10. So the brake offset/backspace is the same on both diffs? Plus the backing plate bolt pattern on the Salisbury and BW are the same also?
  11. Old thread I know, but here is an observation I've been able to make. I said I had a quartet of those black ones pictured above, thought they looked pretty beefy and had no complaints with them. They look near enuff the same as what @JoKer and @nzed were using but I can now say with confidence - they ain't. I just purchased a pair of those $91 ones and as I was unpacking them they felt light and not at all like the 4 that were sitting in the shed. These ones look the same at a glance but when put to a tape measure and verniers - are lighter all round. They are pressed from 2.5mm plate as opposed to the earlier ones 3mm and the supporting rod is skinnier on these new ones. I can now see how @nzed fucked his one. Before i put these into service i am going to blaze some reinforcing onto them so that mishap does not happen to me. Just saying.
  12. It depends on a few things and funnily enuff, it can boil down to what drill size you have available. The NICE range of wheel studs available through most places like RipCo and Super Cheap etc will cover anything you want to do. There is an online catalog for NICE. This said, I've reused the OEM wheel studs heaps of times when they have measured up as being suitable. When using aftermarket ones, make sure you check the specs for length and diameter of the splined portion. Make sure you know your existing axle flange thickness. Make sure its all compatible. Thickness of the hat and type of lug nut plays a part also - in terms of length. Then there is the interference fit you'll need to figure out. Take your time with this stuff because its easy to fuck it all up and waste the axle. and your time in it.
  13. johnny.race


    I use the retaining ring to press the bearing on. Doing it like this means all the force of the ring is concentrated on the part of the bearing you want to be pushing on. The bearing and the ring seat together. There is not hammer or torch in sight when fitting bearings and the operation seems smooth as fuck. A decent press and appropriate jig helps though. Read the fine print in the blurb TIMKEN enclose with each of their bearing sets .... don't use heat it says the last time I read it. Re using heat - I'm guessing the same school that taught you to use heat on the shrink ring also taught you to use heat on the end of an axle before you went at it with a piece of HSS. Its all oldschool thinking I reckon. You can tell when a ring has been put on using heat ... on a Hilux axle the rubber seal is all blistered/fucked looking and the BW's and 9 Inches sometimes have a blue hue going on. All that said though, I have never heard of any axle mishap occurring due specifically to what method was used to fit the retainer ring, but fuck hammering bearings.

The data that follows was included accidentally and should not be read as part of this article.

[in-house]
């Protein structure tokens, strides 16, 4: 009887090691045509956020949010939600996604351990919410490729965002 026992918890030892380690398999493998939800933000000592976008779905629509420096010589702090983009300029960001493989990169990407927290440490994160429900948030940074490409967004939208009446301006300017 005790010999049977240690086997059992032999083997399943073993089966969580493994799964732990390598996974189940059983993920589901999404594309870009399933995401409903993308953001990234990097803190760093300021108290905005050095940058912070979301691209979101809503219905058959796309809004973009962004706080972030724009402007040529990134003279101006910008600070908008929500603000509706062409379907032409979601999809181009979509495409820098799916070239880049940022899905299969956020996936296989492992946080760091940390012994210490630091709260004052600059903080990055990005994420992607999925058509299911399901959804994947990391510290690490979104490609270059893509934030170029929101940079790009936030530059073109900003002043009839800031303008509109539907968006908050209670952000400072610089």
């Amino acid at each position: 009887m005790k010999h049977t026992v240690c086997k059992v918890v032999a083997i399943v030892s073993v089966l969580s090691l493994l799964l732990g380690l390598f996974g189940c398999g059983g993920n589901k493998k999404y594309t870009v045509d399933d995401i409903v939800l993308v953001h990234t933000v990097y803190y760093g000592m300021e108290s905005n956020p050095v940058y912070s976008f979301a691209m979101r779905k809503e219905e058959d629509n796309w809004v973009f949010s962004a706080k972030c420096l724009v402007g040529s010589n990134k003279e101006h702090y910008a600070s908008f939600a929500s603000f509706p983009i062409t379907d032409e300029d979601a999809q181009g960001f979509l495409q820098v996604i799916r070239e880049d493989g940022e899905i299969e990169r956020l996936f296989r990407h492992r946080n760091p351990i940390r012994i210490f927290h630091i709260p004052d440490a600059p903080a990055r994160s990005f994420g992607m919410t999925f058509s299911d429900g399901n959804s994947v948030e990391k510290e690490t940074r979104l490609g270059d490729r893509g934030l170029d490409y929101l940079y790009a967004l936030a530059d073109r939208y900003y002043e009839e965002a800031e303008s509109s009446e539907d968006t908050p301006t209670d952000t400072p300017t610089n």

14. johnny.race


    Yep. He's holding the big end in a divider by the brake register. He's doing light cuts because he's got no support behind the axle and the color of his chips say so. He'll be ever so careful when he's doing his test fits with a side gear with the tailstock removed ... all that axle sticking out unsupported. He'll chock it up using that big hunk of iron sitting in the middle there. Its almost if i am there, aye?! Lol! I love seeing the different setups and are reasonably versed in the challenges of the task in hand. He won't be turning down the bearing journal OD if that core is from an AU. They are the same size as Valiant used already/in stock form. He maybe attempting to alter the brake offset distance? Thinning the inside hub shoulder down? Ummm ... the brake register hub diameter would be bigger on the Ford too? Good stuff. Keep us posted.
  15. johnny.race


    Nice bro. How many passes? Must be several because those chips are not electric blue like my ones come off like. Whereabouts is the old man grabbing the axle with the indexer? At the end or along the shaft somewhere? Cool to see this kinda stuff.